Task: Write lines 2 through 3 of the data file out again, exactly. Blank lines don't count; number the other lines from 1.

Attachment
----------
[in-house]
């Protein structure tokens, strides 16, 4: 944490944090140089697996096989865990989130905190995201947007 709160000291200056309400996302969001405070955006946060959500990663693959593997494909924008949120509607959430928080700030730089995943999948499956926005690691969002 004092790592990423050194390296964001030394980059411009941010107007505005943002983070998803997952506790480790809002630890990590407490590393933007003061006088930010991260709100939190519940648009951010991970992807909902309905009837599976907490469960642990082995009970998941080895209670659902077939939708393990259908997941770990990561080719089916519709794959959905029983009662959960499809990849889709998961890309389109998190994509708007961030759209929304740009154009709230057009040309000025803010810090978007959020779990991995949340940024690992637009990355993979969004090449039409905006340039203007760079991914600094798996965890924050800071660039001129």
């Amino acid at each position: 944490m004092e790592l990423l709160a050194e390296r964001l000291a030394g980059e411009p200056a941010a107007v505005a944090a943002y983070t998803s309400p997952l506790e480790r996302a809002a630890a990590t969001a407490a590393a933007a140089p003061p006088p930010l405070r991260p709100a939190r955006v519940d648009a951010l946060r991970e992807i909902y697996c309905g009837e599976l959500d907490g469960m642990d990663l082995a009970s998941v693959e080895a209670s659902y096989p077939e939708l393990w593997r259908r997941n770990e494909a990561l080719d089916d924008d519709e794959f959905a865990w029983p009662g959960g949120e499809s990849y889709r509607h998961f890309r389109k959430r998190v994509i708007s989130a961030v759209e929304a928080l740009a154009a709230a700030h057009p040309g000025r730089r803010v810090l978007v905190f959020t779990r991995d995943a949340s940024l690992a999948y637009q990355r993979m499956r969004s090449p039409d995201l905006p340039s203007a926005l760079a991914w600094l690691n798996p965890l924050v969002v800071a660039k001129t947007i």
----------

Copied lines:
């Protein structure tokens, strides 16, 4: 944490944090140089697996096989865990989130905190995201947007 709160000291200056309400996302969001405070955006946060959500990663693959593997494909924008949120509607959430928080700030730089995943999948499956926005690691969002 004092790592990423050194390296964001030394980059411009941010107007505005943002983070998803997952506790480790809002630890990590407490590393933007003061006088930010991260709100939190519940648009951010991970992807909902309905009837599976907490469960642990082995009970998941080895209670659902077939939708393990259908997941770990990561080719089916519709794959959905029983009662959960499809990849889709998961890309389109998190994509708007961030759209929304740009154009709230057009040309000025803010810090978007959020779990991995949340940024690992637009990355993979969004090449039409905006340039203007760079991914600094798996965890924050800071660039001129």
């Amino acid at each position: 944490m004092e790592l990423l709160a050194e390296r964001l000291a030394g980059e411009p200056a941010a107007v505005a944090a943002y983070t998803s309400p997952l506790e480790r996302a809002a630890a990590t969001a407490a590393a933007a140089p003061p006088p930010l405070r991260p709100a939190r955006v519940d648009a951010l946060r991970e992807i909902y697996c309905g009837e599976l959500d907490g469960m642990d990663l082995a009970s998941v693959e080895a209670s659902y096989p077939e939708l393990w593997r259908r997941n770990e494909a990561l080719d089916d924008d519709e794959f959905a865990w029983p009662g959960g949120e499809s990849y889709r509607h998961f890309r389109k959430r998190v994509i708007s989130a961030v759209e929304a928080l740009a154009a709230a700030h057009p040309g000025r730089r803010v810090l978007v905190f959020t779990r991995d995943a949340s940024l690992a999948y637009q990355r993979m499956r969004s090449p039409d995201l905006p340039s203007a926005l760079a991914w600094l690691n798996p965890l924050v969002v800071a660039k001129t947007i």